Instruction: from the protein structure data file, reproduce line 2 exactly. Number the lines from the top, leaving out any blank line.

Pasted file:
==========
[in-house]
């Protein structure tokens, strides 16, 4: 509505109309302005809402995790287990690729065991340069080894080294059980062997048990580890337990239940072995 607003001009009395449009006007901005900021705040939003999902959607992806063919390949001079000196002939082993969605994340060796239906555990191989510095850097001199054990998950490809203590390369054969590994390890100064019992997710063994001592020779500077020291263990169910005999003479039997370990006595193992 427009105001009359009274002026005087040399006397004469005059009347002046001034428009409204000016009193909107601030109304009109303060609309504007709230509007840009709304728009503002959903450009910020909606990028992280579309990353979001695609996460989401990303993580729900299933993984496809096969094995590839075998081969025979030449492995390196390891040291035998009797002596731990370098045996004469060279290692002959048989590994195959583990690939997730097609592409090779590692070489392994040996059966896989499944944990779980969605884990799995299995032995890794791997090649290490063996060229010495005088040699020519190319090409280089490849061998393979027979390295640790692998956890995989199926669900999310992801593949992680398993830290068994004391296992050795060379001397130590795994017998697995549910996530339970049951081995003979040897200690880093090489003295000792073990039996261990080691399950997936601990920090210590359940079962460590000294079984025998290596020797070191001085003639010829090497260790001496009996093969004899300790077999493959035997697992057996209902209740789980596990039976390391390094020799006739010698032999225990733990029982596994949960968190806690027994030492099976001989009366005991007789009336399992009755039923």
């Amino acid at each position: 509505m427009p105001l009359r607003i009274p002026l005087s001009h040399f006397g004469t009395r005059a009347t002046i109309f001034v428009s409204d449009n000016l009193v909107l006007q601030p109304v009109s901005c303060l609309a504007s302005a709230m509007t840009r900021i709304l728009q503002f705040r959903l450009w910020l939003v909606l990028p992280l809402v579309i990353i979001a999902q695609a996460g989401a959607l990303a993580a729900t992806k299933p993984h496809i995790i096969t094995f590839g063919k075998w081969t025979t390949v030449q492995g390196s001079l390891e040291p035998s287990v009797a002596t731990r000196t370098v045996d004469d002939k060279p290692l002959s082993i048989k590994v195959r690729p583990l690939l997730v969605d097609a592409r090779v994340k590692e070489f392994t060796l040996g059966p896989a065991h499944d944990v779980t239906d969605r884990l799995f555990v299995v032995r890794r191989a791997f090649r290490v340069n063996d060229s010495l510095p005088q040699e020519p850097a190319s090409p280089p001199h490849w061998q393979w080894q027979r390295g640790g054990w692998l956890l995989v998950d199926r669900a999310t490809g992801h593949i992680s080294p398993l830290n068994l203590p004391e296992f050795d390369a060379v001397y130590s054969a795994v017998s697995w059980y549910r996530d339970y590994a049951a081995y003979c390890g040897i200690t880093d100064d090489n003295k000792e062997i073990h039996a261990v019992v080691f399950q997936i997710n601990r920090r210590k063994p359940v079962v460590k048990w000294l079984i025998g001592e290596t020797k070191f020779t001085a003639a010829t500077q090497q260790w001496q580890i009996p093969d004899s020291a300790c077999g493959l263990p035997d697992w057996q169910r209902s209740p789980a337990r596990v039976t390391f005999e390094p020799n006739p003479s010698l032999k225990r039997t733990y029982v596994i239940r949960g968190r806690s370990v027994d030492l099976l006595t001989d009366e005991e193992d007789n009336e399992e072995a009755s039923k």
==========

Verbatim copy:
């Protein structure tokens, strides 16, 4: 509505109309302005809402995790287990690729065991340069080894080294059980062997048990580890337990239940072995 607003001009009395449009006007901005900021705040939003999902959607992806063919390949001079000196002939082993969605994340060796239906555990191989510095850097001199054990998950490809203590390369054969590994390890100064019992997710063994001592020779500077020291263990169910005999003479039997370990006595193992 427009105001009359009274002026005087040399006397004469005059009347002046001034428009409204000016009193909107601030109304009109303060609309504007709230509007840009709304728009503002959903450009910020909606990028992280579309990353979001695609996460989401990303993580729900299933993984496809096969094995590839075998081969025979030449492995390196390891040291035998009797002596731990370098045996004469060279290692002959048989590994195959583990690939997730097609592409090779590692070489392994040996059966896989499944944990779980969605884990799995299995032995890794791997090649290490063996060229010495005088040699020519190319090409280089490849061998393979027979390295640790692998956890995989199926669900999310992801593949992680398993830290068994004391296992050795060379001397130590795994017998697995549910996530339970049951081995003979040897200690880093090489003295000792073990039996261990080691399950997936601990920090210590359940079962460590000294079984025998290596020797070191001085003639010829090497260790001496009996093969004899300790077999493959035997697992057996209902209740789980596990039976390391390094020799006739010698032999225990733990029982596994949960968190806690027994030492099976001989009366005991007789009336399992009755039923």